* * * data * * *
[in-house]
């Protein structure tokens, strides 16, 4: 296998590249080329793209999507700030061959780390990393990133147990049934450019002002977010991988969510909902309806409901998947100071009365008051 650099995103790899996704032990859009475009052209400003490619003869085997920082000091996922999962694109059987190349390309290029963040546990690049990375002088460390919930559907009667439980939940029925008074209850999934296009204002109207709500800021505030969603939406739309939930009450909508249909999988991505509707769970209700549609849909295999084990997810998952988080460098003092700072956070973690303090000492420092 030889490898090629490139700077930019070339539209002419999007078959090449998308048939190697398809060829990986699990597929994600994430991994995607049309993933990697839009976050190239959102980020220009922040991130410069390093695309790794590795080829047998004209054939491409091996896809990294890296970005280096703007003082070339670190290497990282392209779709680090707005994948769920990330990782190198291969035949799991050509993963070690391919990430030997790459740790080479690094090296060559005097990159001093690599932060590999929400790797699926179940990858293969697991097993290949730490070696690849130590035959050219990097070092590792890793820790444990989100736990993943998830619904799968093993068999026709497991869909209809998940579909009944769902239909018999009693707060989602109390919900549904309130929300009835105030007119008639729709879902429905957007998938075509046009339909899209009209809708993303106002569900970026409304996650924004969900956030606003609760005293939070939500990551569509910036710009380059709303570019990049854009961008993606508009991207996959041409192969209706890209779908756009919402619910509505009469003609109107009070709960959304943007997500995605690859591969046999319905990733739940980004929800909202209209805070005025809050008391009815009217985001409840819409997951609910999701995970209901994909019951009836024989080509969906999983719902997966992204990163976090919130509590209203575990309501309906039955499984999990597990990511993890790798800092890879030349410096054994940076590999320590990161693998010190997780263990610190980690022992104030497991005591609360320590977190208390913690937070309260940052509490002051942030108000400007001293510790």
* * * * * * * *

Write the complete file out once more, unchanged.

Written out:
[in-house]
């Protein structure tokens, strides 16, 4: 296998590249080329793209999507700030061959780390990393990133147990049934450019002002977010991988969510909902309806409901998947100071009365008051 650099995103790899996704032990859009475009052209400003490619003869085997920082000091996922999962694109059987190349390309290029963040546990690049990375002088460390919930559907009667439980939940029925008074209850999934296009204002109207709500800021505030969603939406739309939930009450909508249909999988991505509707769970209700549609849909295999084990997810998952988080460098003092700072956070973690303090000492420092 030889490898090629490139700077930019070339539209002419999007078959090449998308048939190697398809060829990986699990597929994600994430991994995607049309993933990697839009976050190239959102980020220009922040991130410069390093695309790794590795080829047998004209054939491409091996896809990294890296970005280096703007003082070339670190290497990282392209779709680090707005994948769920990330990782190198291969035949799991050509993963070690391919990430030997790459740790080479690094090296060559005097990159001093690599932060590999929400790797699926179940990858293969697991097993290949730490070696690849130590035959050219990097070092590792890793820790444990989100736990993943998830619904799968093993068999026709497991869909209809998940579909009944769902239909018999009693707060989602109390919900549904309130929300009835105030007119008639729709879902429905957007998938075509046009339909899209009209809708993303106002569900970026409304996650924004969900956030606003609760005293939070939500990551569509910036710009380059709303570019990049854009961008993606508009991207996959041409192969209706890209779908756009919402619910509505009469003609109107009070709960959304943007997500995605690859591969046999319905990733739940980004929800909202209209805070005025809050008391009815009217985001409840819409997951609910999701995970209901994909019951009836024989080509969906999983719902997966992204990163976090919130509590209203575990309501309906039955499984999990597990990511993890790798800092890879030349410096054994940076590999320590990161693998010190997780263990610190980690022992104030497991005591609360320590977190208390913690937070309260940052509490002051942030108000400007001293510790």